Pesach is an eight day holiday (outside of Israel) that commemorates the Jews’ redemption from slavery in Egypt.
There are a tremendous amount of laws and customs associated with Pesach. One of the observances which, due to the absence of the Temple, we unfortunately are not able to perform, is the bringing of the Korban Pesach, the Passover Offering/Sacrifice. There are eleven different commandments associated with this observance. (For a listing of the specific commandments, see YomTov I:11) The Sefer HaChinuch, when explaining these commandments, writes that there is one underlying reason behind them: The Jewish people have to remember, forever, the great miracles that G-d performed for us when He took us out of Egypt.
For example, the Korban Pesach must be roasted over a fire. It can not be cooked in any other fashion. Why? Roasted meat is a thing of royalty. It is only fitting that the remembrance we have of how G-d redeemed us from slavery should be eaten in the way that the free and the distinguished eat their meat. Similarly, all of the Korban must be eaten. Leftovers are not permitted. Why? The upper echelons of society have no need to keep leftovers. They know that they will have food tomorrow. Only the poor, the slaves, who do not know where their next meal is coming from, keep leftovers. Therefore, on the night we celebrate our status as free men, slaves only to G-d, we eat all of our meal, leaving nothing over, just as royalty does.
Many other commandments we have on Pesach share the reason for their performance with the Korban Pesach: to remember the miracles G-d performed for us in conjunction with our departure from Egypt. Why do we do have so many commandments which share the same reason? Why are there so many performances which we observe which commemorate the same event?
In Shemos 12:3, we find that the Jews in Egypt were commanded to go out and get the sheep they were to use for the first Korban Pesach. This taking occurred 4 days before the Korban was actually brought. The Mechilta asks why the Jews needed to take the sheep four days before bringing the Korban – wouldn’t taking it right before it was needed suffice? The Mechilta answers the question: The Jews while in Egypt were steeped in idol worship, the largest denial of G-d’s providence. In order to provide the Jews time to extricate themselves from the grips of idol worship, they were presented with a commandment – take the main object of worship of the Egyptians, and set it aside as a sacrifice. This way, they were removing themselves from the idol worship they were used to, and setting themselves aside for the service of G-d.
HaRav Henoch Leibowitz asks a question on this answer. At that point in time, the Jews had seen the Egyptians struck by nine miraculous plagues. On would think that the Jews definitely believed in G-d by this point in time. In fact, that has to be the case, as if they did not, why should the Jews bother to go out and get a sheep for sacrificial purposes, something which they all in fact did? The answer, R’ Leibowitz says, is clear once one understands the power of habit. The Jews did indeed believe in G-d. However, because they were so accustomed to worshipping idols, idol worship was a part of their inner being. When something is deeply ingrained in a person, it is very difficult to remove. Therefore, even though the Jews saw miracles and did believe in G-d with 99% of their being, it was that 1% that needed work. That lingering belief in idols needed to be removed. The remedy to this situation was to take an object of worship and set it aside for slaughter. This demonstrated that all connection to the idol was gone – it was now an object to be sacrificed to G-d.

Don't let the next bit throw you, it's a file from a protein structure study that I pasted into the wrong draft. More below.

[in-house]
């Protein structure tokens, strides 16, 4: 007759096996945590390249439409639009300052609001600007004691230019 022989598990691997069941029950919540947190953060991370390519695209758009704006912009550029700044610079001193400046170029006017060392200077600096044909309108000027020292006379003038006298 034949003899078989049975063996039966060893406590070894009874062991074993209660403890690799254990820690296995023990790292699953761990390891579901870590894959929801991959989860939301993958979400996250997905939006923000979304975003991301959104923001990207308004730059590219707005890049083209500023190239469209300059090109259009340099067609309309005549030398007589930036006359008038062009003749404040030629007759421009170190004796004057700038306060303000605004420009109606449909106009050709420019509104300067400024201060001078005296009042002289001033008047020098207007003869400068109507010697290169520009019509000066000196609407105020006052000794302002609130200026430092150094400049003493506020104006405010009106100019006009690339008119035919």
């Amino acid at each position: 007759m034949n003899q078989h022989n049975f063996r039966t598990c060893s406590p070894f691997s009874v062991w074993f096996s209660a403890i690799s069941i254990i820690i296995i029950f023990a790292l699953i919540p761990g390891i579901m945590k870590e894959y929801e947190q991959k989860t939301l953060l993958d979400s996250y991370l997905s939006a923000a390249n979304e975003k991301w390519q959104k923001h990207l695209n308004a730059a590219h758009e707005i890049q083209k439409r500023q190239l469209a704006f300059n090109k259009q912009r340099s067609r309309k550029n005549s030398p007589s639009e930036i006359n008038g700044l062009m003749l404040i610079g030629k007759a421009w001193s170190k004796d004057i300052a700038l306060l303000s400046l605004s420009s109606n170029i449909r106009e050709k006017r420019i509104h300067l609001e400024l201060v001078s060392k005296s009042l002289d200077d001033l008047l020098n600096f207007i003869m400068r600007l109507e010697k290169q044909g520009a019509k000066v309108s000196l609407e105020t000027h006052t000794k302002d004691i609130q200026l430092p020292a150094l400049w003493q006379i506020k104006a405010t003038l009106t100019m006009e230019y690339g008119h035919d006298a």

This answer, however, leads us to a further problem. If idol worship was so deeply ingrained into the Jews’ being so that even after seeing the miracles of the plagues they still kept a small belief in idol worship, why did this action work? Why wouldn’t more miracles suffice to sway the Jews? Why did the Jews need to take the sheep? The answer, R’ Leibowitz says, is because the effect of a person physically performing an action on his own is that much greater than the effect of anything a person may see or hear. Viewing miracles may lead to an intellectual realization of G-d’s power, and may even elicit an emotional response. However, doing a physical action as an affirmation of one’s belief in G-d, such as the taking of the sheep, effects every fiber of one’s being. The feelings are deeper and the effect is greater. Therefore, the Jews needed to perform an action in order to rid themselves of the last remnants of the desire to worship idols. Only the performance of an action packed the punch that the Jews needed.
We read in the Hagada every year that in every generation, a person is obligated to view himself as if he was taken out of Egypt. How is a person to accomplish this? G-d has provided us with the answer. In order to truly feel that we were taken out of Egypt, that we were and continue to be the beneficiaries of G-d’s kindness, we were told to take action. We eat Matzo (unleavened bread), we conduct a Seder, we have a Korban Pesach with all of its applicable laws. We have all these actions to bring out the deep feelings within us. There are those who have the custom to place the Matzo on their shoulders and over their backs at the Seder, just as the Jews leaving Egypt did. It is actions like these that have a great effect on us, that should inspire us more than “just remembering” what G-d did for us. If we take the required actions, we will hopefully come to truly feel thanks to Hashem for performing the miracles that He did for us when we left Egypt. The Pesach commandments will then truly serve their purpose: The Jewish people have to remember, forever, the great miracles that G-d performed for us when He took us out of Egypt.